Did you recently move the plants outside? Did you give them a gradual adjustment period in bright shade before you put them in the sun?
Name: Melissa
Bainbridge Island, WA (Zone 8b)
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msandsm
Apr 23, 2018 10:38 AM CST
Baja,

I never brought the plants inside this winter - I just don't have the room or the light. I think it's ok to take them off the landing and put them in full sun now - days are in the high 70's, and nights are around 50. And I agree that they look as though they need a thorough watering - I've just been going by the "rule" that succulents need very little water in the winter. I'll move and water them today, and see how they look in a week or so.
When you say "wait until the soil is dry at depth to water again," does 'dry at depth' mean until the top 2" of soil are dry, as I've read elsewhere? If not, what do you mean?

Thanks for your help,
Melissa

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Melissa
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purpleinopp
Apr 23, 2018 12:23 PM CST
Did your area have any frost this past winter? That could also cause damage to the taller, more exposed parts of the Senecio plants. From what I can see of the other plants, they can take a hard frost without damage but I don't think the Sen can handle that.

I follow that rule too, and if your winter weather is as wild as it can be here, there should be times when it is warm enough at night for a few nights in a row to give the succulents a good drink in time to become relatively dry again before the next predicted run of colder nights.

Unglazed clay pots make the likelihood of roots rotting greatly diminished. The roots can breathe all around the root ball, not just at the top or drain hole. This porousness also means that soil dries much more quickly in them.
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Name: Baja
Baja California (Zone 11b)
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Baja_Costero
Apr 23, 2018 12:24 PM CST

Moderator

OK, the main thing is to avoid sudden drastic changes in light. If the plants have been outside in the sun, they will have some tolerance built up. But don't put them in full sun when they are looking cranky.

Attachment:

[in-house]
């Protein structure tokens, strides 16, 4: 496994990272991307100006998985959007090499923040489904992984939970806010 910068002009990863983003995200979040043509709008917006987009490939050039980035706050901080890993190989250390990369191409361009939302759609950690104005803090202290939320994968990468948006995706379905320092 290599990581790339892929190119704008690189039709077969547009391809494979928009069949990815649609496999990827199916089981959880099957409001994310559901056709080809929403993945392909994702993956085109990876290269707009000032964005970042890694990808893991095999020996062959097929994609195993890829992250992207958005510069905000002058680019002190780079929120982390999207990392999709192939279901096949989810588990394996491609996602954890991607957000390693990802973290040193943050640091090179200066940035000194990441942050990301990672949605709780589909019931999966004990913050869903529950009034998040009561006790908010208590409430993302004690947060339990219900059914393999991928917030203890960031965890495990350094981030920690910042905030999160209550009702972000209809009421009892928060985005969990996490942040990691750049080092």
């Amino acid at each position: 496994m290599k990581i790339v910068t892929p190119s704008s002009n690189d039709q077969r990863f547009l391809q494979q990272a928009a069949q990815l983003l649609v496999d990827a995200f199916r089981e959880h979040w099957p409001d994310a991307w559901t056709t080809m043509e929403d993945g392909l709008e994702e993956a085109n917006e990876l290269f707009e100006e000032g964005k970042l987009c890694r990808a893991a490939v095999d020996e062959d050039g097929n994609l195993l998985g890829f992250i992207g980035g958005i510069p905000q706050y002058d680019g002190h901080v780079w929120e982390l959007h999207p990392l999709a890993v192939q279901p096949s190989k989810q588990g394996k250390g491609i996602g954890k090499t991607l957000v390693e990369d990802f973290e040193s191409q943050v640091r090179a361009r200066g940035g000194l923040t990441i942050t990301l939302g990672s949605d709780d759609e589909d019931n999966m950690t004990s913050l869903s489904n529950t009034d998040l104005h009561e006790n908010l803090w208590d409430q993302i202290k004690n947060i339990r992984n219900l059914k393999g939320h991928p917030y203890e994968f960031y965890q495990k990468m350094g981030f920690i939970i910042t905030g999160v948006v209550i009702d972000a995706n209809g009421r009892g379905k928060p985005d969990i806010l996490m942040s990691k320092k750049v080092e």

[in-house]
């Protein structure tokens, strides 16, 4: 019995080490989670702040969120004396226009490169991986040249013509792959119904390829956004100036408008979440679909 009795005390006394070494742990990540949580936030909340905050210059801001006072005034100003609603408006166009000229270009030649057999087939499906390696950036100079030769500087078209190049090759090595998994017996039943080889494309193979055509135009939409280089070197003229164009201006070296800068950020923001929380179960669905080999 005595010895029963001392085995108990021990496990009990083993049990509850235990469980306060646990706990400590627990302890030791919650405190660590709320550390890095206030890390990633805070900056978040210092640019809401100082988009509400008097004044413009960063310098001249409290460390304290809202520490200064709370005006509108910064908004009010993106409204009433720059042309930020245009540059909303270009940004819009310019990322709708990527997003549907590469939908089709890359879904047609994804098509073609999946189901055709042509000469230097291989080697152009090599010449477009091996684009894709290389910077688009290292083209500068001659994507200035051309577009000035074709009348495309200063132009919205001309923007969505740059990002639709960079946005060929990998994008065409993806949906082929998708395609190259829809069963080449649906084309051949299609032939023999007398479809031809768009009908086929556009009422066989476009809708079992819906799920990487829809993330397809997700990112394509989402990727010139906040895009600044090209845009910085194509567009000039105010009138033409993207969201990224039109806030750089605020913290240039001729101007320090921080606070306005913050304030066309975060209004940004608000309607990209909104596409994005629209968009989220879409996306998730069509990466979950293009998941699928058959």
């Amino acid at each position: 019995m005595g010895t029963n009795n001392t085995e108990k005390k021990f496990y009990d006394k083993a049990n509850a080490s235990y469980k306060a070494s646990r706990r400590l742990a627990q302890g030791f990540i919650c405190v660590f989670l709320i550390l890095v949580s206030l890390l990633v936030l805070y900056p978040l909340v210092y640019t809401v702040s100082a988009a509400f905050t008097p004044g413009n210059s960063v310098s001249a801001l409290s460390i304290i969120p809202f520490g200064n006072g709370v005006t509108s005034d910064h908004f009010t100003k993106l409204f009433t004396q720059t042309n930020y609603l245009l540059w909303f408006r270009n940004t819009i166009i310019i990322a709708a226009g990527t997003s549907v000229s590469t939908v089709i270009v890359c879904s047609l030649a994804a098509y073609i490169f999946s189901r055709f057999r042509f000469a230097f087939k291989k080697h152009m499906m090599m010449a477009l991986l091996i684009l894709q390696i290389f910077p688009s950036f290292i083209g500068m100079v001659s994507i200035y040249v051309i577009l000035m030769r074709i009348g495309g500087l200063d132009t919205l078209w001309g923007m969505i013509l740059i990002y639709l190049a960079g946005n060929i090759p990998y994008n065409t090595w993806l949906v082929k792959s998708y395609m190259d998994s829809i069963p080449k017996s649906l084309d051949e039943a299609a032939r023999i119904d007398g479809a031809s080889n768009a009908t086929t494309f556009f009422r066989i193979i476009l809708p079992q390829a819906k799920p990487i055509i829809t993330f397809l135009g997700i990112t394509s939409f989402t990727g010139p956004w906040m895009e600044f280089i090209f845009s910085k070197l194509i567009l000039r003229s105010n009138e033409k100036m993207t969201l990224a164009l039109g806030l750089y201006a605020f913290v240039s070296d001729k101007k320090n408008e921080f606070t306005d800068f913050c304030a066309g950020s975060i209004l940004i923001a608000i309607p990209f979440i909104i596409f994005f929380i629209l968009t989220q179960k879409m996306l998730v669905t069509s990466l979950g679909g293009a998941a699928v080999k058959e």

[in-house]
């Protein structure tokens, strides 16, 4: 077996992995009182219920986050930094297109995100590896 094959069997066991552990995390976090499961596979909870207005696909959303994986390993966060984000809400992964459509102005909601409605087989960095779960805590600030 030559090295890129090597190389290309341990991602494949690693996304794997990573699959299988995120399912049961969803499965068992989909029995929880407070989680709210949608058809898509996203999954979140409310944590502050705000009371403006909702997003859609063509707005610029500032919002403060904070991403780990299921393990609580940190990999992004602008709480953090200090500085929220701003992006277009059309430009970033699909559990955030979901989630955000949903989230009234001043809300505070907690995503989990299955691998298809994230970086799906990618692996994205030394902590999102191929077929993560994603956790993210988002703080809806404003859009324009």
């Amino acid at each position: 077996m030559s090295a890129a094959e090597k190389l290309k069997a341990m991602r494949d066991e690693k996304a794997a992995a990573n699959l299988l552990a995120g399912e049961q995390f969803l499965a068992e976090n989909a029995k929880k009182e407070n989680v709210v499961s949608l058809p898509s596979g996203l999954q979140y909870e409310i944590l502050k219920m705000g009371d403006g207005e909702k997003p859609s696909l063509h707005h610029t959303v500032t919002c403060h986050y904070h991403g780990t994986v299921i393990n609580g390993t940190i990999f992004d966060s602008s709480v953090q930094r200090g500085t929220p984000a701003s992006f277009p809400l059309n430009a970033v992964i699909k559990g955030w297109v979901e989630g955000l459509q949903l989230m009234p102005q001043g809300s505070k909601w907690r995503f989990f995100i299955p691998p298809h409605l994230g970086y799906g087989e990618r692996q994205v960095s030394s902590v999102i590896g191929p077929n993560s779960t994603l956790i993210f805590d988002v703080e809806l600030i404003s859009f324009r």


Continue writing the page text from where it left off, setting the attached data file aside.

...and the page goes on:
As for the advice to water less in winter, here are a few comments to put that in perspective.

Since you live in a location with actual cold (near freezing or below), you should take that advice very seriously with your outdoor plants, because the combination of cold and wet can spell disaster for some succulents. Also, it takes longer for wet soil to dry out when temperatures and light are low, just as part of the physics of evaporation.

On the other hand, I live in a location with very mild temperatures (winter minimum 45°F) and I do not water most of my succulents any less in winter. In fact nearly all of them get more water in winter due to our seasonal rains. So depending on temperatures, you may not need or want to water most succulents less in winter. Succulent house plants in a bright, climate-controlled situation do not necessarily need less water in winter. I water mine the same year round.

The question of how to arrive at "less water in winter" means different things for different people, and whatever works for you is good. I would take the word "less" as it applies to frequency ("less often") rather than actual quantity ("less water"). In other words, I would continue to water well but wait longer in between watering. If you really want your plants to go dormant (some people put them in a cold basement and apply this logic) then you can withhold water and only provide enough to keep fine root hairs from dying off completely.

The soil dries out from the top down (the top dries out first) so try to check a couple of inches down or lower. You don't need to check every time, once you get an idea how the soil behaves. It will dry out at a similar rate given similar conditions, but also dry out faster if the air is warm, dry, and windy (or dry out slower if the air is humid and cool, or if the sky is overcast). After a while you'll get a better sense of how all this works through experience.